#NationalHighSchoolWalkout movement comes on 19th anniversary of the Columbine High School shooting

By Rita J. Egan

A student-led movement at Ward Melville is determined to ensure the voices of high schoolers continue to be heard when it comes to preventing gun violence.

On April 20 — 19 years after the Columbine High School shooting — about four dozen members of WM Students Take Action participated in the second wave of the #NationalWalkout movement. While the number of participants was about 200 less than the March 14 walkout, held a month after the Parkland, Florida, shooting, participating students nonetheless braved a chilly, windy day to stand in solidarity to call for stricter gun control legislation.

“You can say that we are young. You can say that we don’t know our fate. We don’t know how to stand up for ourselves. But if we don’t, who will?”

— Ward Melville student

With a megaphone in hand, senior Bennett Owens led the crowd outside of school. Students read poems and gave speeches for 45 minutes. The rally included a moment of silence to remember Columbine victims, and in-between speeches, participants would shout out chants including “Listen to us” or “Show me what democracy looks like, this is what democracy looks like.”

During the rally, Owens said the protesters were asking for common-sense gun legislation, including a ban on “assault-style rifles” and universal background checks. He said when our forefathers wrote the Second Amendment to the United States Constitution, they had no idea the type of weapons that could be made. He added his generation is the most qualified to speak about the issue because of the number of shootings that have occurred during their lifetimes.

One speaker encouraged the group not to listen to those who call them irrational. She said their detractors believe they want to ban all guns, instead of just assault weapons, because the opposition doesn’t engage them in conversation.

“We actually have ideas, we have plans, and we will vote,” she said.

Many of the students talked about how they are part of the generation of change. One girl who delivered a speech told her fellow students not to be afraid of punishment when it comes to protests and to disregard criticism that young people don’t know what they are talking about.

“What can a bunch of high schoolers know about change?” she said. “The high schoolers are the ones who are dying. Their opinions are the only opinions that really matter. You can say that we are young. You can say that we don’t know our fate. We don’t know how to stand up for ourselves. But if we don’t, who will?”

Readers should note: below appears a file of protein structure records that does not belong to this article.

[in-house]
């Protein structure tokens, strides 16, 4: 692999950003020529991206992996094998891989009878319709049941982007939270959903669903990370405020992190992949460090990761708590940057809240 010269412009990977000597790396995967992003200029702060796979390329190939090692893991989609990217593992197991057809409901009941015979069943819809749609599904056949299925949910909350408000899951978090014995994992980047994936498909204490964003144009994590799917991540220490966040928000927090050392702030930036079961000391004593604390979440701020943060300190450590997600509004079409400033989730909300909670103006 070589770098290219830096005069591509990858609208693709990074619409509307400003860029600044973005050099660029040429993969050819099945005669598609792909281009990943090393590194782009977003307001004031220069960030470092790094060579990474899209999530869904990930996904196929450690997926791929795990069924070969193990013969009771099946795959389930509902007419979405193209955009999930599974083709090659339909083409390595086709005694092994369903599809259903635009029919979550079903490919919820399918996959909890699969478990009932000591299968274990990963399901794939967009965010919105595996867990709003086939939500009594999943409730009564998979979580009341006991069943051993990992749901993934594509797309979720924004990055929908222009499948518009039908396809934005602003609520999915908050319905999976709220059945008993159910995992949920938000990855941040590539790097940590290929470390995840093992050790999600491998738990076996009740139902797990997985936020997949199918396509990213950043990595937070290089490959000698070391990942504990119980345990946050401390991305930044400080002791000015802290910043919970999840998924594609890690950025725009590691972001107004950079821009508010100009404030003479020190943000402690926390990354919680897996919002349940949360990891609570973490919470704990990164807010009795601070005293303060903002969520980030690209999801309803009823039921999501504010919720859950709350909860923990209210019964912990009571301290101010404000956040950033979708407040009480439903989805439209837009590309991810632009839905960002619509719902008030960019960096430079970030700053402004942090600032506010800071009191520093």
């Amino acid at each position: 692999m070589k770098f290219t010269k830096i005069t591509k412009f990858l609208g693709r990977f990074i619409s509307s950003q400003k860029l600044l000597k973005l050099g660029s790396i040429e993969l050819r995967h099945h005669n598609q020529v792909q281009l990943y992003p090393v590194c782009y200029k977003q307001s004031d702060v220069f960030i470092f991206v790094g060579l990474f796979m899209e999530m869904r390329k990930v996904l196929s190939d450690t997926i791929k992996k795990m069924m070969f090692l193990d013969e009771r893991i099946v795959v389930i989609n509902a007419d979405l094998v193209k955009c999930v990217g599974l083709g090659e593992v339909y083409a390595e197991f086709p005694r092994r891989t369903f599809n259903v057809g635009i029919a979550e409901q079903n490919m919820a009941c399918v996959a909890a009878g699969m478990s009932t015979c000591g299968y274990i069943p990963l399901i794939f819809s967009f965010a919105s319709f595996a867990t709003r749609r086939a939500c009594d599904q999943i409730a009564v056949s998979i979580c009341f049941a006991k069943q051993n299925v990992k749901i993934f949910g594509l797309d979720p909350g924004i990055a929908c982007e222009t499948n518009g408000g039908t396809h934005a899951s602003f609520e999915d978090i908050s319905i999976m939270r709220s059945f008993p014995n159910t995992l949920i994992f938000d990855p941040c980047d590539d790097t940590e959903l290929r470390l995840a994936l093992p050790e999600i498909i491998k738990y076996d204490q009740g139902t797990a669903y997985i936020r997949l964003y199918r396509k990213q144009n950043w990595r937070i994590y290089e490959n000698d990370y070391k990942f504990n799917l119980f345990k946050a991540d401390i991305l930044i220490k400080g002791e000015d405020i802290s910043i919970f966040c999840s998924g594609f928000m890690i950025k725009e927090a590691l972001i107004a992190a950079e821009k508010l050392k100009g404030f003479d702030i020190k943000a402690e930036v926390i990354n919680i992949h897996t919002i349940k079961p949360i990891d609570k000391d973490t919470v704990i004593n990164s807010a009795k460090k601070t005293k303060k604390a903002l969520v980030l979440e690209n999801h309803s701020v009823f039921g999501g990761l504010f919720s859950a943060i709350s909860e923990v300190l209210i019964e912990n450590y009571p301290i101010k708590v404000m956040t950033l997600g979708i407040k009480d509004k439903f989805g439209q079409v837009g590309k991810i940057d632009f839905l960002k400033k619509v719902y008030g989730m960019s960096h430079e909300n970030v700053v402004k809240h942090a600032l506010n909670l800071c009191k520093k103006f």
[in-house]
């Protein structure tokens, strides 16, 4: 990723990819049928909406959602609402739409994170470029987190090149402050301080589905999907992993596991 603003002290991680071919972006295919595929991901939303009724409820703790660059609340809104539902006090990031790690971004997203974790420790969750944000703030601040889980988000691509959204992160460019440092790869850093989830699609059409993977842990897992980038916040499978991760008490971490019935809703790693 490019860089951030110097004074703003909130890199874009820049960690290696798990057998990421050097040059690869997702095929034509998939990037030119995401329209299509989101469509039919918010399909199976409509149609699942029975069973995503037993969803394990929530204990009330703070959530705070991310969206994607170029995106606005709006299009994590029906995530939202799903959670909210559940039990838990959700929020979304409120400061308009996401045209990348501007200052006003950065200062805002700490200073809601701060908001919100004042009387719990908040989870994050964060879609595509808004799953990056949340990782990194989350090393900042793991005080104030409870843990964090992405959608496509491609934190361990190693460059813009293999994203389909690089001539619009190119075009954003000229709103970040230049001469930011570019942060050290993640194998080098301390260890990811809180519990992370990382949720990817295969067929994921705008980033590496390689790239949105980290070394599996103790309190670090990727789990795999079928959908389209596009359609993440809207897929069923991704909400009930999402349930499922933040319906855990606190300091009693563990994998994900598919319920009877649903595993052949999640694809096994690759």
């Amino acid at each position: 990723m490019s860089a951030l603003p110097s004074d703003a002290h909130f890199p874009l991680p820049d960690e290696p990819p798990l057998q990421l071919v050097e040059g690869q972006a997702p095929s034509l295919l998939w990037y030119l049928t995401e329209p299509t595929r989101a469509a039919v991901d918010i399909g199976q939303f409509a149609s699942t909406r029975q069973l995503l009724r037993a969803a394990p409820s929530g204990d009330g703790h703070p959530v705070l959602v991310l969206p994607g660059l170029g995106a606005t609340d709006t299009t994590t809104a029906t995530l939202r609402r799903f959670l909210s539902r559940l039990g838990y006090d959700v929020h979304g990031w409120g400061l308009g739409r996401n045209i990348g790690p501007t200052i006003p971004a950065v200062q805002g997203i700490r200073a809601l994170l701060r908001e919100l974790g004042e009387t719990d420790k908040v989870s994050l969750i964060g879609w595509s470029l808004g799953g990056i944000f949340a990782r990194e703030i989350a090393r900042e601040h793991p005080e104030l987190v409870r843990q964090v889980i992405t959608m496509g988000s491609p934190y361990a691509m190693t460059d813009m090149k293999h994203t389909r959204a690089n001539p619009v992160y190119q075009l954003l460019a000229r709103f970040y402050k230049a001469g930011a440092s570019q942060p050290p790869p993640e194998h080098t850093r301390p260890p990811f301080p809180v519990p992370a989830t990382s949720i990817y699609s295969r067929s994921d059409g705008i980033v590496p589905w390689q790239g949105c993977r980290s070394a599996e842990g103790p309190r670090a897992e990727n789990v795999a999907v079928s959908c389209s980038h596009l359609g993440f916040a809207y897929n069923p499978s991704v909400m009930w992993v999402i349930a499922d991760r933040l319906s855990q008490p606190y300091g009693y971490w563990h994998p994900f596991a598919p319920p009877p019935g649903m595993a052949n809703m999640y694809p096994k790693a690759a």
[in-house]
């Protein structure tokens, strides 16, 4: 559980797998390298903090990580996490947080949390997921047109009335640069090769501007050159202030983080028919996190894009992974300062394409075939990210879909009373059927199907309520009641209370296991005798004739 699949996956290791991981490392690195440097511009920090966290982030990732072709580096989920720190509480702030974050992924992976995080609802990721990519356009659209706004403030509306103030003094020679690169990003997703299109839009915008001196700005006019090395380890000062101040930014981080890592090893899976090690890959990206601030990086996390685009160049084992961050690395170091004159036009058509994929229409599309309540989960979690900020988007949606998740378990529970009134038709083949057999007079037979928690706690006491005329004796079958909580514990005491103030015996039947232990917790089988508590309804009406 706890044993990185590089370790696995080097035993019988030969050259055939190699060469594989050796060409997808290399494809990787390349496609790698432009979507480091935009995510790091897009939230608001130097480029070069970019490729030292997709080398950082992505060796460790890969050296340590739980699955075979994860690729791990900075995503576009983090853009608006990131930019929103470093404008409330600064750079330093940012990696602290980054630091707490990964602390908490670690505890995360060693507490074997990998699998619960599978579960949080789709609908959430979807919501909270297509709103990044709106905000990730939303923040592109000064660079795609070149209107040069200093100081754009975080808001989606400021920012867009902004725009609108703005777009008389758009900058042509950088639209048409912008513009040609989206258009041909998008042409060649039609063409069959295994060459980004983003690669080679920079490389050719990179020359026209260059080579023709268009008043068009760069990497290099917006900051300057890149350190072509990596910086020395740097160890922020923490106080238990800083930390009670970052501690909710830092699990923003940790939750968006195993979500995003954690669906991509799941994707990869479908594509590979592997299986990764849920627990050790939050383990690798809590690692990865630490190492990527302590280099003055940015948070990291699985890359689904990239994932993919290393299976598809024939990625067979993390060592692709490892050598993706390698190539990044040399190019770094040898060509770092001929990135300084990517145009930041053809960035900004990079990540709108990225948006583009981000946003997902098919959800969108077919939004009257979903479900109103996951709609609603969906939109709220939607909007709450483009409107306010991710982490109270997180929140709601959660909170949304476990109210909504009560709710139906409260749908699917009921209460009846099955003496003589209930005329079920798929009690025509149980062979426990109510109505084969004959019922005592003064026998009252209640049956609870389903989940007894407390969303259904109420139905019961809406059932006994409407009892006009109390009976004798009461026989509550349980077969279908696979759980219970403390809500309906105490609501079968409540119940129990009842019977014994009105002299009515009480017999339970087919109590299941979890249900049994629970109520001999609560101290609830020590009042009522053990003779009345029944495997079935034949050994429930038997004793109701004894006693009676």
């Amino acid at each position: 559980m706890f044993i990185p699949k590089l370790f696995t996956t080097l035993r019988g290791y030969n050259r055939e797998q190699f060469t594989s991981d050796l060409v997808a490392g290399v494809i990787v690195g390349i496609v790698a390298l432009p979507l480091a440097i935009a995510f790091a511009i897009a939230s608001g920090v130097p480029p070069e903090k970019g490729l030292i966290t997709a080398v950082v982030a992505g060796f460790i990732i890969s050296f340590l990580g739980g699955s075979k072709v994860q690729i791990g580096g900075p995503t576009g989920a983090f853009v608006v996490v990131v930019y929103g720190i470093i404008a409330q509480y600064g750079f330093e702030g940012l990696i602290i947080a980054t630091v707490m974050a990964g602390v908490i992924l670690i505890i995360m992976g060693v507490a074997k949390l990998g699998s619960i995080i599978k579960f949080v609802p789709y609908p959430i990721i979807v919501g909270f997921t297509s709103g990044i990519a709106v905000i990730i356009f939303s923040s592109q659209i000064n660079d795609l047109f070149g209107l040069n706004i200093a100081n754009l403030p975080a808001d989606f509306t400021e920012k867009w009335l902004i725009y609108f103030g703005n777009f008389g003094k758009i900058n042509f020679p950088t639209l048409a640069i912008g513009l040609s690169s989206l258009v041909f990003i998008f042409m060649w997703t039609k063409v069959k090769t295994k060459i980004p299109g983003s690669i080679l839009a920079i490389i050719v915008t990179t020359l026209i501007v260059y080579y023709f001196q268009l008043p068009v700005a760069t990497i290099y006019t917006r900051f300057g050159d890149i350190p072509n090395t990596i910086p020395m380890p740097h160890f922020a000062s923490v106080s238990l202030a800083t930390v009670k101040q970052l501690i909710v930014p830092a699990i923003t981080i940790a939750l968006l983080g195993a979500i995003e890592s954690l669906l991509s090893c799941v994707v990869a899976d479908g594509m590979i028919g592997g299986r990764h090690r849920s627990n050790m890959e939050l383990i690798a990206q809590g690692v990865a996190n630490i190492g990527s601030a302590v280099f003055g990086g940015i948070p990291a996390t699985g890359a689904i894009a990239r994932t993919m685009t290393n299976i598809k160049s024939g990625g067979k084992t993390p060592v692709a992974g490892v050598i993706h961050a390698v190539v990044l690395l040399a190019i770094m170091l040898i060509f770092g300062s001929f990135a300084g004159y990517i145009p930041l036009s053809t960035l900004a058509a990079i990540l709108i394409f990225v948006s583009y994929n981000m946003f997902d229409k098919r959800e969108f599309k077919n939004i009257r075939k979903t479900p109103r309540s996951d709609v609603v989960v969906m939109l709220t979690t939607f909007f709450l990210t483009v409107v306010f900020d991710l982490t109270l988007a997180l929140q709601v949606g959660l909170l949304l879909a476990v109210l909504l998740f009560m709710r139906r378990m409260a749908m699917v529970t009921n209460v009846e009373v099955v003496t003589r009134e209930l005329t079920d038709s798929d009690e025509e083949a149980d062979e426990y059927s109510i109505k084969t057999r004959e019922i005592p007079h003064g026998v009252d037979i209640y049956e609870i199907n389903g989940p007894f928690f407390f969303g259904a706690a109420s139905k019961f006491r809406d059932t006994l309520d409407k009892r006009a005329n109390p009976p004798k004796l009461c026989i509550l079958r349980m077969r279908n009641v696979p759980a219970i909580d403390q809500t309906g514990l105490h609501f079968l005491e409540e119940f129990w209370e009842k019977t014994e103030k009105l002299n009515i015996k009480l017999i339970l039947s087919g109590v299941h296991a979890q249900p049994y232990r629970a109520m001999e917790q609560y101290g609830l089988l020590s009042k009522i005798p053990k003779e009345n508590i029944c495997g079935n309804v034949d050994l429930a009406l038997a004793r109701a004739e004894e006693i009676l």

“Not as many people as last time but everyone who was here is really passionate. I’m very excited about what’s to come from this movement.”

— Bennett Owens

During the 45-minute protest, drivers passing by honked sporadically to show their support, and for 15 minutes, nearly a dozen Ward Melville students stood outside with signs that read “Join the NRA,” opposite the protesters.

After the walkout, Owens said he was feeling optimistic.

“Not as many people as last time but everyone who was here is really passionate,” he said. “I’m very excited about what’s to come from this movement.

No more protests are planned for the rest of the school year, Owens explained, but on Gun Violence Awareness Day, June 1, the group hopes to sell ribbons at school and donate the funds to Everytown for Gun Safety, a nonprofit organization that advocates for gun control and against gun violence.

Owens, who wants to be a criminal defense attorney, said he plans to continue his activism in college and has faith WM Students Take Action will continue.

“I have to pass down this organization soon, and I’m really hopeful based on the turnout we’ve seen today by underclassmen that this organization will continue to protest for the injustices that we’ve seen,” he said.

Despite concerns posted on the group’s Instagram page before the walkout, the students faced no disciplinary action, according to an April 23 statement from school district spokeswoman Jessica Novins.

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